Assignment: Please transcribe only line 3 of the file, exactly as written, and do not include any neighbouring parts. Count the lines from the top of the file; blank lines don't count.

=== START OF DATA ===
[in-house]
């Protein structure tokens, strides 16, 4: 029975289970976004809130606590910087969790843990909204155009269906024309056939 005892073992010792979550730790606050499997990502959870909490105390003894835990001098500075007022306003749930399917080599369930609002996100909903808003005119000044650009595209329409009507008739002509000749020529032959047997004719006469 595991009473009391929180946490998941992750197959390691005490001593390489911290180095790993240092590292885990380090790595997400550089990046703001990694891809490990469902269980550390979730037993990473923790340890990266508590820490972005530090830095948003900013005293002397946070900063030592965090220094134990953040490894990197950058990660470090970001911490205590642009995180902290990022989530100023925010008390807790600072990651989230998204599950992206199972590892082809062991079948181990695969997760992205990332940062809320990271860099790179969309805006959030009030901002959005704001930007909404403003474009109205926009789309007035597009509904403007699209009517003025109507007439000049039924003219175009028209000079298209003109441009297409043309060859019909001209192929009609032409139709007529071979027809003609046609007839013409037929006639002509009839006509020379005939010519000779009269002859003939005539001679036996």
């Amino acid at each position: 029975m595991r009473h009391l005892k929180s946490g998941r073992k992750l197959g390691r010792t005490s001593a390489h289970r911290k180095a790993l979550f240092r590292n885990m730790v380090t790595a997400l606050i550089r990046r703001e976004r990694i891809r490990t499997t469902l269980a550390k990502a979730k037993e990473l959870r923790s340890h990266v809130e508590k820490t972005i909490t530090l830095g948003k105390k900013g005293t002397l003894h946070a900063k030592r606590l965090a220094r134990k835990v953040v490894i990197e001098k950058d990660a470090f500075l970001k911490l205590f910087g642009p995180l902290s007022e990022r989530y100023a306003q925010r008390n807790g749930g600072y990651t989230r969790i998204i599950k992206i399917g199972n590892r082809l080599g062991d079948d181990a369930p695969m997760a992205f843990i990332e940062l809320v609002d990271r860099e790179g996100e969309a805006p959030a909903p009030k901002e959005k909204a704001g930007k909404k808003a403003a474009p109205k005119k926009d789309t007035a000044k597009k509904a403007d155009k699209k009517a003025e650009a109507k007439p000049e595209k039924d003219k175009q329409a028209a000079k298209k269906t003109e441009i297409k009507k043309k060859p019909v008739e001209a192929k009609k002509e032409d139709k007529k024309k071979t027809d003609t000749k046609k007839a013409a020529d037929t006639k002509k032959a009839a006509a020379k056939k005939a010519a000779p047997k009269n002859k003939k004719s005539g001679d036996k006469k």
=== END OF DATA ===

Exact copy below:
């Amino acid at each position: 029975m595991r009473h009391l005892k929180s946490g998941r073992k992750l197959g390691r010792t005490s001593a390489h289970r911290k180095a790993l979550f240092r590292n885990m730790v380090t790595a997400l606050i550089r990046r703001e976004r990694i891809r490990t499997t469902l269980a550390k990502a979730k037993e990473l959870r923790s340890h990266v809130e508590k820490t972005i909490t530090l830095g948003k105390k900013g005293t002397l003894h946070a900063k030592r606590l965090a220094r134990k835990v953040v490894i990197e001098k950058d990660a470090f500075l970001k911490l205590f910087g642009p995180l902290s007022e990022r989530y100023a306003q925010r008390n807790g749930g600072y990651t989230r969790i998204i599950k992206i399917g199972n590892r082809l080599g062991d079948d181990a369930p695969m997760a992205f843990i990332e940062l809320v609002d990271r860099e790179g996100e969309a805006p959030a909903p009030k901002e959005k909204a704001g930007k909404k808003a403003a474009p109205k005119k926009d789309t007035a000044k597009k509904a403007d155009k699209k009517a003025e650009a109507k007439p000049e595209k039924d003219k175009q329409a028209a000079k298209k269906t003109e441009i297409k009507k043309k060859p019909v008739e001209a192929k009609k002509e032409d139709k007529k024309k071979t027809d003609t000749k046609k007839a013409a020529d037929t006639k002509k032959a009839a006509a020379k056939k005939a010519a000779p047997k009269n002859k003939k004719s005539g001679d036996k006469k």